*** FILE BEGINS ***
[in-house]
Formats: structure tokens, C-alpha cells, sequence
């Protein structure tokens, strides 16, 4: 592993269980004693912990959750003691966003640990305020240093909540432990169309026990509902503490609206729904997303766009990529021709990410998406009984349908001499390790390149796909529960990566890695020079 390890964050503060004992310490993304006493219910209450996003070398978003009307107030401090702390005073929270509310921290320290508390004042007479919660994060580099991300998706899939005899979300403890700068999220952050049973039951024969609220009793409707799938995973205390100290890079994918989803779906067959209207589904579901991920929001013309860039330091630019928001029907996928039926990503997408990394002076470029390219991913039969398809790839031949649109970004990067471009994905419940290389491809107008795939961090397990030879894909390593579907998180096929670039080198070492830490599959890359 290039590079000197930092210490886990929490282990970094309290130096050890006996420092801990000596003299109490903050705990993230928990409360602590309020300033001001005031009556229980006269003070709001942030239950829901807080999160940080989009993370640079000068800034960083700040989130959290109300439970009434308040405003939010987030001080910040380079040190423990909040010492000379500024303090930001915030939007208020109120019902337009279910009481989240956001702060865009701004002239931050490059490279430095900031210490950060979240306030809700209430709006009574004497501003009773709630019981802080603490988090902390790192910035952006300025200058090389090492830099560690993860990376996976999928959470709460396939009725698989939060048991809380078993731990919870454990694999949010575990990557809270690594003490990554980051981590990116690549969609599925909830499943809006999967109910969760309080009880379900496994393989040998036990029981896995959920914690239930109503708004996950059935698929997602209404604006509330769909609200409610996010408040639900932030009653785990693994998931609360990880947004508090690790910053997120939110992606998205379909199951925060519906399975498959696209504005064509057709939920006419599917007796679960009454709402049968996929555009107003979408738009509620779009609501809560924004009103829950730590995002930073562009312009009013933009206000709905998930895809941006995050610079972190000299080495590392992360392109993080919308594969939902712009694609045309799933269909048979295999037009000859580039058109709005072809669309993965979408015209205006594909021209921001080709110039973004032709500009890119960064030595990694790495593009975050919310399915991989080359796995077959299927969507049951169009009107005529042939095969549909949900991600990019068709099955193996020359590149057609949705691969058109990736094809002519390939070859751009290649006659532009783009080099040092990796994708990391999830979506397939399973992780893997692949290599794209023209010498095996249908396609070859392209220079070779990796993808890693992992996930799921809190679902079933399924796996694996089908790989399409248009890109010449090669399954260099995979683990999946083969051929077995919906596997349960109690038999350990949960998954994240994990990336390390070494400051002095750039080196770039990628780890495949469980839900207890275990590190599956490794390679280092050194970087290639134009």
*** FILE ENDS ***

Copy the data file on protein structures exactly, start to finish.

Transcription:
[in-house]
Formats: structure tokens, C-alpha cells, sequence
């Protein structure tokens, strides 16, 4: 592993269980004693912990959750003691966003640990305020240093909540432990169309026990509902503490609206729904997303766009990529021709990410998406009984349908001499390790390149796909529960990566890695020079 390890964050503060004992310490993304006493219910209450996003070398978003009307107030401090702390005073929270509310921290320290508390004042007479919660994060580099991300998706899939005899979300403890700068999220952050049973039951024969609220009793409707799938995973205390100290890079994918989803779906067959209207589904579901991920929001013309860039330091630019928001029907996928039926990503997408990394002076470029390219991913039969398809790839031949649109970004990067471009994905419940290389491809107008795939961090397990030879894909390593579907998180096929670039080198070492830490599959890359 290039590079000197930092210490886990929490282990970094309290130096050890006996420092801990000596003299109490903050705990993230928990409360602590309020300033001001005031009556229980006269003070709001942030239950829901807080999160940080989009993370640079000068800034960083700040989130959290109300439970009434308040405003939010987030001080910040380079040190423990909040010492000379500024303090930001915030939007208020109120019902337009279910009481989240956001702060865009701004002239931050490059490279430095900031210490950060979240306030809700209430709006009574004497501003009773709630019981802080603490988090902390790192910035952006300025200058090389090492830099560690993860990376996976999928959470709460396939009725698989939060048991809380078993731990919870454990694999949010575990990557809270690594003490990554980051981590990116690549969609599925909830499943809006999967109910969760309080009880379900496994393989040998036990029981896995959920914690239930109503708004996950059935698929997602209404604006509330769909609200409610996010408040639900932030009653785990693994998931609360990880947004508090690790910053997120939110992606998205379909199951925060519906399975498959696209504005064509057709939920006419599917007796679960009454709402049968996929555009107003979408738009509620779009609501809560924004009103829950730590995002930073562009312009009013933009206000709905998930895809941006995050610079972190000299080495590392992360392109993080919308594969939902712009694609045309799933269909048979295999037009000859580039058109709005072809669309993965979408015209205006594909021209921001080709110039973004032709500009890119960064030595990694790495593009975050919310399915991989080359796995077959299927969507049951169009009107005529042939095969549909949900991600990019068709099955193996020359590149057609949705691969058109990736094809002519390939070859751009290649006659532009783009080099040092990796994708990391999830979506397939399973992780893997692949290599794209023209010498095996249908396609070859392209220079070779990796993808890693992992996930799921809190679902079933399924796996694996089908790989399409248009890109010449090669399954260099995979683990999946083969051929077995919906596997349960109690038999350990949960998954994240994990990336390390070494400051002095750039080196770039990628780890495949469980839900207890275990590190599956490794390679280092050194970087290639134009």